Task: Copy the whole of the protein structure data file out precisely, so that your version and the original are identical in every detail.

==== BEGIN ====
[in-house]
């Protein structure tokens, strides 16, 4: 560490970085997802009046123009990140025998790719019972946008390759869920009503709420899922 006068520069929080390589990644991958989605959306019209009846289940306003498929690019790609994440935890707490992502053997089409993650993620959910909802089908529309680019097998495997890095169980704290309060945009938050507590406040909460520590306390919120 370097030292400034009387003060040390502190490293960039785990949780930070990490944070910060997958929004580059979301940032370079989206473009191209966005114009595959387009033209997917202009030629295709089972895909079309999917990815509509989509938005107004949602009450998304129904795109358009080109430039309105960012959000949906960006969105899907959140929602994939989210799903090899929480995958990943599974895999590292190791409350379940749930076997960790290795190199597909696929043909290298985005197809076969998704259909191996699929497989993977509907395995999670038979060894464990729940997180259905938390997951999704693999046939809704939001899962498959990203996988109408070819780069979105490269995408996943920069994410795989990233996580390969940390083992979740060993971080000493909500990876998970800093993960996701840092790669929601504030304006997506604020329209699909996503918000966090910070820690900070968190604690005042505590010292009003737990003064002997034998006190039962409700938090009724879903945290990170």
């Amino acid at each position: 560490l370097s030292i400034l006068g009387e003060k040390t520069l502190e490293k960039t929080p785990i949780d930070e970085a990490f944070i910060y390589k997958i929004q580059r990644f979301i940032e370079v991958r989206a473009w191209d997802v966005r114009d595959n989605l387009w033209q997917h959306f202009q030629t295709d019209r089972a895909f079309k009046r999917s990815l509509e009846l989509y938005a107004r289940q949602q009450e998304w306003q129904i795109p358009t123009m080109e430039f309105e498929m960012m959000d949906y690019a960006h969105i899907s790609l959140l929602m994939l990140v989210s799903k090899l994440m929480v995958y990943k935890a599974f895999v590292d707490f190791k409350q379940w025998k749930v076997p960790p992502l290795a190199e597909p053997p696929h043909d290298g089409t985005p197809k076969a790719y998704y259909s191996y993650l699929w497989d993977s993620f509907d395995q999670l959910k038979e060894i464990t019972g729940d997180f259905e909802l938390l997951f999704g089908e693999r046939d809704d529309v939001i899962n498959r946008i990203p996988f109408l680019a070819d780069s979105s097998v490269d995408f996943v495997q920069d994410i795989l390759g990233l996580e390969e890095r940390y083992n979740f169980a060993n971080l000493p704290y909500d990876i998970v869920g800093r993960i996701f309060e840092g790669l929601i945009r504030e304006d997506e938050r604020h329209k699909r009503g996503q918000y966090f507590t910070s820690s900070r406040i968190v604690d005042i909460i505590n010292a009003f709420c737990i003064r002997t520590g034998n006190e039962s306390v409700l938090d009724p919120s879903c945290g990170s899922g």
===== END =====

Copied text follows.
[in-house]
């Protein structure tokens, strides 16, 4: 560490970085997802009046123009990140025998790719019972946008390759869920009503709420899922 006068520069929080390589990644991958989605959306019209009846289940306003498929690019790609994440935890707490992502053997089409993650993620959910909802089908529309680019097998495997890095169980704290309060945009938050507590406040909460520590306390919120 370097030292400034009387003060040390502190490293960039785990949780930070990490944070910060997958929004580059979301940032370079989206473009191209966005114009595959387009033209997917202009030629295709089972895909079309999917990815509509989509938005107004949602009450998304129904795109358009080109430039309105960012959000949906960006969105899907959140929602994939989210799903090899929480995958990943599974895999590292190791409350379940749930076997960790290795190199597909696929043909290298985005197809076969998704259909191996699929497989993977509907395995999670038979060894464990729940997180259905938390997951999704693999046939809704939001899962498959990203996988109408070819780069979105490269995408996943920069994410795989990233996580390969940390083992979740060993971080000493909500990876998970800093993960996701840092790669929601504030304006997506604020329209699909996503918000966090910070820690900070968190604690005042505590010292009003737990003064002997034998006190039962409700938090009724879903945290990170």
């Amino acid at each position: 560490l370097s030292i400034l006068g009387e003060k040390t520069l502190e490293k960039t929080p785990i949780d930070e970085a990490f944070i910060y390589k997958i929004q580059r990644f979301i940032e370079v991958r989206a473009w191209d997802v966005r114009d595959n989605l387009w033209q997917h959306f202009q030629t295709d019209r089972a895909f079309k009046r999917s990815l509509e009846l989509y938005a107004r289940q949602q009450e998304w306003q129904i795109p358009t123009m080109e430039f309105e498929m960012m959000d949906y690019a960006h969105i899907s790609l959140l929602m994939l990140v989210s799903k090899l994440m929480v995958y990943k935890a599974f895999v590292d707490f190791k409350q379940w025998k749930v076997p960790p992502l290795a190199e597909p053997p696929h043909d290298g089409t985005p197809k076969a790719y998704y259909s191996y993650l699929w497989d993977s993620f509907d395995q999670l959910k038979e060894i464990t019972g729940d997180f259905e909802l938390l997951f999704g089908e693999r046939d809704d529309v939001i899962n498959r946008i990203p996988f109408l680019a070819d780069s979105s097998v490269d995408f996943v495997q920069d994410i795989l390759g990233l996580e390969e890095r940390y083992n979740f169980a060993n971080l000493p704290y909500d990876i998970v869920g800093r993960i996701f309060e840092g790669l929601i945009r504030e304006d997506e938050r604020h329209k699909r009503g996503q918000y966090f507590t910070s820690s900070r406040i968190v604690d005042i909460i505590n010292a009003f709420c737990i003064r002997t520590g034998n006190e039962s306390v409700l938090d009724p919120s879903c945290g990170s899922g």